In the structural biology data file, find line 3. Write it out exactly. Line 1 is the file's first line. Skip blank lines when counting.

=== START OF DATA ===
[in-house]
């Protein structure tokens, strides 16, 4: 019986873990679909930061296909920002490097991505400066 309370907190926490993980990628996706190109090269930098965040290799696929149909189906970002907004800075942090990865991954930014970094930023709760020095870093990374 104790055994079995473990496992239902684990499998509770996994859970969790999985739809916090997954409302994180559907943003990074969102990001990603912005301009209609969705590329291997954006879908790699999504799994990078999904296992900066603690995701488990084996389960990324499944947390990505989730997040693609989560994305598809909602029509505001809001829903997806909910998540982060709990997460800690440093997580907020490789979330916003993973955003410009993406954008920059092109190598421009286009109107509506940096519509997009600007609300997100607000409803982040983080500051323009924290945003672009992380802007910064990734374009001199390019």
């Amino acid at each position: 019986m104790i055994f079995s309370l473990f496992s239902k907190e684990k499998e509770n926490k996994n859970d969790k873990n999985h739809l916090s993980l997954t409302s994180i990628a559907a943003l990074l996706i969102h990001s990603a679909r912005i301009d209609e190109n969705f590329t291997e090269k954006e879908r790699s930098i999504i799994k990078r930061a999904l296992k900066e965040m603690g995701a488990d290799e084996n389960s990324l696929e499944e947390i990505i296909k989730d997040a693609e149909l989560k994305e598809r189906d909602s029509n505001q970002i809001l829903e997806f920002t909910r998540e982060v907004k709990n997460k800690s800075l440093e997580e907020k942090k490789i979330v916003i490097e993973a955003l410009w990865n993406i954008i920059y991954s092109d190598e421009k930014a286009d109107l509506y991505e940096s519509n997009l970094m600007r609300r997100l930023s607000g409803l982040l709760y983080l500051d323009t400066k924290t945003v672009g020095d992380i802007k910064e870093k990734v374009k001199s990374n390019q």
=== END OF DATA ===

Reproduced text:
């Amino acid at each position: 019986m104790i055994f079995s309370l473990f496992s239902k907190e684990k499998e509770n926490k996994n859970d969790k873990n999985h739809l916090s993980l997954t409302s994180i990628a559907a943003l990074l996706i969102h990001s990603a679909r912005i301009d209609e190109n969705f590329t291997e090269k954006e879908r790699s930098i999504i799994k990078r930061a999904l296992k900066e965040m603690g995701a488990d290799e084996n389960s990324l696929e499944e947390i990505i296909k989730d997040a693609e149909l989560k994305e598809r189906d909602s029509n505001q970002i809001l829903e997806f920002t909910r998540e982060v907004k709990n997460k800690s800075l440093e997580e907020k942090k490789i979330v916003i490097e993973a955003l410009w990865n993406i954008i920059y991954s092109d190598e421009k930014a286009d109107l509506y991505e940096s519509n997009l970094m600007r609300r997100l930023s607000g409803l982040l709760y983080l500051d323009t400066k924290t945003v672009g020095d992380i802007k910064e870093k990734v374009k001199s990374n390019q």